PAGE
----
How to start a regular exercise routine today

start a regular exercise routine

How to start a regular exercise routine today

Exercise. Now there’s a word shrouded in guilt. But it’s ok! In today’s article, we’ll chat about some of the myths that are holding you back from feeling fit and active, and I’ll outline how you can start a regular exercise routine today.

But first, if the thought of breaking a sweat makes you break a sweat, feel free to swap the word “exercise” for movement…a more pleasurable term I think. And that’s what I want you to keep in mind as we cover today’s topic — moving your body IS a pleasurable experience, and it’s also an act of self love. We are literally made to move (despite modern society’s best efforts to convince us otherwise), and the more you do it the more your body will respond with delight.

Exercise makes us feel better, function better, and yes indeed, look better. So why do so many women have a hard time committing to it?

As a trainer, women’s health coach and ex couch-potato I know the four main obstacles that come between a well-intentioned woman and her fitness routine. They are:

  1. Time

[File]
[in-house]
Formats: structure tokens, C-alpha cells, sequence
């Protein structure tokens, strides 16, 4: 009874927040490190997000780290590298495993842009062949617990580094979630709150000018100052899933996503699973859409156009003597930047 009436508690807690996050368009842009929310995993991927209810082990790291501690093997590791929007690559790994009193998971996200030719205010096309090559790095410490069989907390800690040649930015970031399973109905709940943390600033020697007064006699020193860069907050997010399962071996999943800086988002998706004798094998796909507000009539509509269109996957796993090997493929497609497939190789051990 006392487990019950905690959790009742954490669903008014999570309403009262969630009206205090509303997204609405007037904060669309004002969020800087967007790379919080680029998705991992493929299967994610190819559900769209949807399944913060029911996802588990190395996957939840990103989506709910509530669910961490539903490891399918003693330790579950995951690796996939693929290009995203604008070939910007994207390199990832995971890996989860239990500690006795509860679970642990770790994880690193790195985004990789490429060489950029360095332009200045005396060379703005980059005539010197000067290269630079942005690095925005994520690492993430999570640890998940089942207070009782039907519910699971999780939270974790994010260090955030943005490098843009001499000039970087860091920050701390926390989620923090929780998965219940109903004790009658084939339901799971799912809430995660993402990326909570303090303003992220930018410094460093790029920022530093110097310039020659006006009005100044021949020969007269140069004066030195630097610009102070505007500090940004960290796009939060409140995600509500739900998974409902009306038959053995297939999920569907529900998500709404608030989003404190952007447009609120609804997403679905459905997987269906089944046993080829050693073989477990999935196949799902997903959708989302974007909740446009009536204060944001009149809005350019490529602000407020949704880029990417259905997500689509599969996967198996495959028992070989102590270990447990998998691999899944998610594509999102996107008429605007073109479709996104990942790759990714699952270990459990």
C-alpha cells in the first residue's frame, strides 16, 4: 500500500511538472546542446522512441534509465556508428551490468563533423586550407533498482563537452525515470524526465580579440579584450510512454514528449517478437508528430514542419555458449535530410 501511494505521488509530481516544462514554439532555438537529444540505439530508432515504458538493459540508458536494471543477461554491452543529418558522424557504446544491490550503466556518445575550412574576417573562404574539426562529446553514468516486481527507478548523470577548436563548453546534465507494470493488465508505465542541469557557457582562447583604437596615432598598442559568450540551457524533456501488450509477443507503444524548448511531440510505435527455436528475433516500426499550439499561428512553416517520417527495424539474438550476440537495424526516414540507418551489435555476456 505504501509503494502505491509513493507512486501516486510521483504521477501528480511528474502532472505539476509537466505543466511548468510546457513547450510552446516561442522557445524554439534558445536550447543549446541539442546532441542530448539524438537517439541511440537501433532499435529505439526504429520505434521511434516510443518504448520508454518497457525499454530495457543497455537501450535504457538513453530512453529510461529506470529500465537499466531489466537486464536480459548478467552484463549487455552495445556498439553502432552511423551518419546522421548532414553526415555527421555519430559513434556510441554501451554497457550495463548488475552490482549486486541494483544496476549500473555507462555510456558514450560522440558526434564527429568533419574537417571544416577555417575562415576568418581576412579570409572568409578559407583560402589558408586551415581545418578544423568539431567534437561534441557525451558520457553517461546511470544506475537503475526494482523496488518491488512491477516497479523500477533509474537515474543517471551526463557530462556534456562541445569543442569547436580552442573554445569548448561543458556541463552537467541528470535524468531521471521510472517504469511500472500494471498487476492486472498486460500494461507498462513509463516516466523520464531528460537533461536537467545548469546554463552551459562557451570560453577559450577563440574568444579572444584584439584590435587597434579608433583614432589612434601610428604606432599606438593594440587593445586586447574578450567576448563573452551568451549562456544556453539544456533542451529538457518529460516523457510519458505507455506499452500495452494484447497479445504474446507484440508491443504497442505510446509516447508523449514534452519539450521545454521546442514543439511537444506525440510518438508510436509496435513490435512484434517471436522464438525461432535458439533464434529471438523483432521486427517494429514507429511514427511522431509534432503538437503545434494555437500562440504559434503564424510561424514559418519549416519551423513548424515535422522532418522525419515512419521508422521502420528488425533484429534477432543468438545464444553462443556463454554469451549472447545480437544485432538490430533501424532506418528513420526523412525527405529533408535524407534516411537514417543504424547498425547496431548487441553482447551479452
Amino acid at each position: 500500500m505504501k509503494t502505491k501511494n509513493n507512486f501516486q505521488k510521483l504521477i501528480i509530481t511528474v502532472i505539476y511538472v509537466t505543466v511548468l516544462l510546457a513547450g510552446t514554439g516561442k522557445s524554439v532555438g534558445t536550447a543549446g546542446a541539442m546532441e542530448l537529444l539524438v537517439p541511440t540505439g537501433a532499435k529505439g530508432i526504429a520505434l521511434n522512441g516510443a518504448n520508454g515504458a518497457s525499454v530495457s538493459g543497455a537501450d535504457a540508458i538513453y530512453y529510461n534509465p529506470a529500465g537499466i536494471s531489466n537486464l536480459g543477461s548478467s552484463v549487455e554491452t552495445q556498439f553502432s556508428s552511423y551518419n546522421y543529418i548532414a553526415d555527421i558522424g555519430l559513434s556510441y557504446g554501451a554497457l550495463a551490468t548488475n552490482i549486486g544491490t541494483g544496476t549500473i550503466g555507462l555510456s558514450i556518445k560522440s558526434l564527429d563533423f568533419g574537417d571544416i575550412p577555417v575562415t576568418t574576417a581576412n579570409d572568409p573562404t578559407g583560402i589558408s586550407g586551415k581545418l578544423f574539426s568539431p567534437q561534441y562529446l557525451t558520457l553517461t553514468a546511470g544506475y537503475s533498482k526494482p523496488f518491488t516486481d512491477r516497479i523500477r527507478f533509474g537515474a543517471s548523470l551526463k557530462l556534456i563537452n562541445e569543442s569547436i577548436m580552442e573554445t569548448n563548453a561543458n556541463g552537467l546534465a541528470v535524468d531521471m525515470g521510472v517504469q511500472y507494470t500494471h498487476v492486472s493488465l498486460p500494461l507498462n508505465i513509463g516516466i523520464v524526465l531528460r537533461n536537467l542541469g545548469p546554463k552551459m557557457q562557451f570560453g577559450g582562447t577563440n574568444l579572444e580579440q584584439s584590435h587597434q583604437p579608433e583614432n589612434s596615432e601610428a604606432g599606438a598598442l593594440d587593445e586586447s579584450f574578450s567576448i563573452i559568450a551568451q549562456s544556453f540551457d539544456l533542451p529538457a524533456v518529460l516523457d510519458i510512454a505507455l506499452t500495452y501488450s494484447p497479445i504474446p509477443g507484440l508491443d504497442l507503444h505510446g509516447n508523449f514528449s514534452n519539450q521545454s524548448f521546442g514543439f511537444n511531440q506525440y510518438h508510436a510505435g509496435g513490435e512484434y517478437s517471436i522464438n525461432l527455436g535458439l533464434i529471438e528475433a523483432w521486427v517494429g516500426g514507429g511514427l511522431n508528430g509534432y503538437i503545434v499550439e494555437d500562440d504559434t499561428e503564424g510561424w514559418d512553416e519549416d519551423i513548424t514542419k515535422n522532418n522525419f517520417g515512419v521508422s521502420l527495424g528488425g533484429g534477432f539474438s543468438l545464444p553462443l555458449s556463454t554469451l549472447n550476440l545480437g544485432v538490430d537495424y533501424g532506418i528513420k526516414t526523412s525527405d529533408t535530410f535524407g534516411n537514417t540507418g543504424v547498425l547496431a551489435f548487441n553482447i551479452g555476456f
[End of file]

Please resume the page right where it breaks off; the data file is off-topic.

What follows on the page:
2. Fatigue
  3. Gym access
  4. Not feeling fit enough

Let’s briefly look at each of these individually and then find a workable solution. (Taurean practicality strikes again!)


Forgive me in advance for using the clichéd argument that we all have 24 hours in a day, but the reality is that we do. The average Joline breaks her day into three categories: sleep (8 hours), work (8 hours) and personal time (8 hours).

What goes into personal time?

  • Bathing
  • Cooking
  • Eating
  • Commuting
  • “Me time”
  • Personal appointments
  • Kid stuff (if that’s your reality)
  • Partner stuff (if that’s your reality)
  • Friend stuff
  • House stuff
  • Time for doing nothing in particular

How much time you dedicate to each of these activities depends on your personality and lifestyle. While you probably won’t get to them all every single day, by the end of the week (and your 68 hours of personal time) you can and should.

And when it comes to exercise you ONLY need spend 4 – 6 hours on it each week. If I were better at math I’d be able to give this to you as a percentage of 68 hours…but just trust when I say that it’s really very doable.

So let’s make it actionable

Step One: Dedicate a minimum of 30 minutes every day for some sort of exercise. As I said, your body is designed to move, it thrives on movement, and you’ll feel much better for doing it every single day.

I used to give clients the option to do “bite-sized chunks” of movement, such as 5-10 minutes here or there throughout the day, but I now encourage the 30-minute schedule. Why (other than toughening up in my old age)? Because taking 30 minutes to commit to movement is showing yourself that you deserve to have a healthy body. Refusing to spend that time, on the other hand, says that you’re not open to self love, and you’d prefer to sabotage your own personal development.